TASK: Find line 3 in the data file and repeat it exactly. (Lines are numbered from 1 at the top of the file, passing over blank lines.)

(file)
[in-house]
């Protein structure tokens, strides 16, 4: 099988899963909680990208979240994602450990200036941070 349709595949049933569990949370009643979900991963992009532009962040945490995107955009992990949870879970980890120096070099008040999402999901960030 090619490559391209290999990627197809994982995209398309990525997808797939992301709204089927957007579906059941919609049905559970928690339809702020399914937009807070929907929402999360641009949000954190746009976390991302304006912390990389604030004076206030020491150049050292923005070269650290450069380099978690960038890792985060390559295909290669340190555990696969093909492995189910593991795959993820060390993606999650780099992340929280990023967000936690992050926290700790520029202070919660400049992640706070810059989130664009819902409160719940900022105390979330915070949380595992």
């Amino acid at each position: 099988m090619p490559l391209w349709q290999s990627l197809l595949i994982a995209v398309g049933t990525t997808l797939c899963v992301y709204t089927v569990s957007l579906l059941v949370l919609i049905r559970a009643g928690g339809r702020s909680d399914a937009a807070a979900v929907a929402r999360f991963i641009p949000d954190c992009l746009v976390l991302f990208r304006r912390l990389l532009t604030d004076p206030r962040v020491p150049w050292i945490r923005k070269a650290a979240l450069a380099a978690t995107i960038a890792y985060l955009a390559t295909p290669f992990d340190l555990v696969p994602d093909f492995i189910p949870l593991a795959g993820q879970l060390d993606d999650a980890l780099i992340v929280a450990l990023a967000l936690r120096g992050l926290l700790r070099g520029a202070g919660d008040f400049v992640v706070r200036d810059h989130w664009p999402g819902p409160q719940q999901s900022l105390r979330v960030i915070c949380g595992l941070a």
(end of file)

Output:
């Amino acid at each position: 099988m090619p490559l391209w349709q290999s990627l197809l595949i994982a995209v398309g049933t990525t997808l797939c899963v992301y709204t089927v569990s957007l579906l059941v949370l919609i049905r559970a009643g928690g339809r702020s909680d399914a937009a807070a979900v929907a929402r999360f991963i641009p949000d954190c992009l746009v976390l991302f990208r304006r912390l990389l532009t604030d004076p206030r962040v020491p150049w050292i945490r923005k070269a650290a979240l450069a380099a978690t995107i960038a890792y985060l955009a390559t295909p290669f992990d340190l555990v696969p994602d093909f492995i189910p949870l593991a795959g993820q879970l060390d993606d999650a980890l780099i992340v929280a450990l990023a967000l936690r120096g992050l926290l700790r070099g520029a202070g919660d008040f400049v992640v706070r200036d810059h989130w664009p999402g819902p409160q719940q999901s900022l105390r979330v960030i915070c949380g595992l941070a």